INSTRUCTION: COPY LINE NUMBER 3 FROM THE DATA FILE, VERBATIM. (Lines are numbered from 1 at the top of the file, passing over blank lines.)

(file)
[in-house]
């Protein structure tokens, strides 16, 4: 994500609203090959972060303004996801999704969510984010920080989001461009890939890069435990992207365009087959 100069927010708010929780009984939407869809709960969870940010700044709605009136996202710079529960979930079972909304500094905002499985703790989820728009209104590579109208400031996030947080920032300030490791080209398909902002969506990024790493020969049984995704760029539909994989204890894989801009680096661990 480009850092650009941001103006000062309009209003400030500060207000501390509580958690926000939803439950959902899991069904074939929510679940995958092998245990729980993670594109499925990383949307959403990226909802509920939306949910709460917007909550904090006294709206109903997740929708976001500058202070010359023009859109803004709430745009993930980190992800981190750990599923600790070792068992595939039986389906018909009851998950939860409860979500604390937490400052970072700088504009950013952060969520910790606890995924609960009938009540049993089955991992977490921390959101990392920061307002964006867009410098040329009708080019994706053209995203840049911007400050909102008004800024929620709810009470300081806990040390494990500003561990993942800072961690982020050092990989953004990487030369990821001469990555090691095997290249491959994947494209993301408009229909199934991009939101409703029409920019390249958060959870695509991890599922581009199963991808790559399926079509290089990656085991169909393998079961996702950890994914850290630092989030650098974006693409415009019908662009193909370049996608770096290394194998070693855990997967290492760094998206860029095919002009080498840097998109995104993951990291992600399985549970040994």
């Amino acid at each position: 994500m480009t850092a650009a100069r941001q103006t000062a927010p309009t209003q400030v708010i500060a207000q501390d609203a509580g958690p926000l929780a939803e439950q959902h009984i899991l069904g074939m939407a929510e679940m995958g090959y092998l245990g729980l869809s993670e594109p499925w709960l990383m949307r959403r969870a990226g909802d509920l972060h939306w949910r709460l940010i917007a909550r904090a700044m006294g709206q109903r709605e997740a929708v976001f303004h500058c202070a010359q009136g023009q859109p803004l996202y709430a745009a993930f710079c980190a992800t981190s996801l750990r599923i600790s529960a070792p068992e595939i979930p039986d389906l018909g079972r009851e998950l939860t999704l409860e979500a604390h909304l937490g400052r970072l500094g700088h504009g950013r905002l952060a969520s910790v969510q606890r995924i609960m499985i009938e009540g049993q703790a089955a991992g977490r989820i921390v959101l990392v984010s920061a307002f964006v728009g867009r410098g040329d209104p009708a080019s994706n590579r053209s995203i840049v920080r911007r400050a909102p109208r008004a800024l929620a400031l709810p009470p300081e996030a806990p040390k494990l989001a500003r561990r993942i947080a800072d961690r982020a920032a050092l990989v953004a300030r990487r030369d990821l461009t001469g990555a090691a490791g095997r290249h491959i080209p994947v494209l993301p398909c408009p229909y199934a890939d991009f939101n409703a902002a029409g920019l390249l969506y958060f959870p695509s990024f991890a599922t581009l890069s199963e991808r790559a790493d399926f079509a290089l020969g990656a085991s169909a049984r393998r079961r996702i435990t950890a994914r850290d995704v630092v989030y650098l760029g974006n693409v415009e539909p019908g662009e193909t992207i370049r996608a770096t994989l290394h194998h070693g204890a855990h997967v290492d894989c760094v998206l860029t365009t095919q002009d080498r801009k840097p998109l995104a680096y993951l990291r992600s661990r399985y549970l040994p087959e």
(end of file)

């Amino acid at each position: 994500m480009t850092a650009a100069r941001q103006t000062a927010p309009t209003q400030v708010i500060a207000q501390d609203a509580g958690p926000l929780a939803e439950q959902h009984i899991l069904g074939m939407a929510e679940m995958g090959y092998l245990g729980l869809s993670e594109p499925w709960l990383m949307r959403r969870a990226g909802d509920l972060h939306w949910r709460l940010i917007a909550r904090a700044m006294g709206q109903r709605e997740a929708v976001f303004h500058c202070a010359q009136g023009q859109p803004l996202y709430a745009a993930f710079c980190a992800t981190s996801l750990r599923i600790s529960a070792p068992e595939i979930p039986d389906l018909g079972r009851e998950l939860t999704l409860e979500a604390h909304l937490g400052r970072l500094g700088h504009g950013r905002l952060a969520s910790v969510q606890r995924i609960m499985i009938e009540g049993q703790a089955a991992g977490r989820i921390v959101l990392v984010s920061a307002f964006v728009g867009r410098g040329d209104p009708a080019s994706n590579r053209s995203i840049v920080r911007r400050a909102p109208r008004a800024l929620a400031l709810p009470p300081e996030a806990p040390k494990l989001a500003r561990r993942i947080a800072d961690r982020a920032a050092l990989v953004a300030r990487r030369d990821l461009t001469g990555a090691a490791g095997r290249h491959i080209p994947v494209l993301p398909c408009p229909y199934a890939d991009f939101n409703a902002a029409g920019l390249l969506y958060f959870p695509s990024f991890a599922t581009l890069s199963e991808r790559a790493d399926f079509a290089l020969g990656a085991s169909a049984r393998r079961r996702i435990t950890a994914r850290d995704v630092v989030y650098l760029g974006n693409v415009e539909p019908g662009e193909t992207i370049r996608a770096t994989l290394h194998h070693g204890a855990h997967v290492d894989c760094v998206l860029t365009t095919q002009d080498r801009k840097p998109l995104a680096y993951l990291r992600s661990r399985y549970l040994p087959e």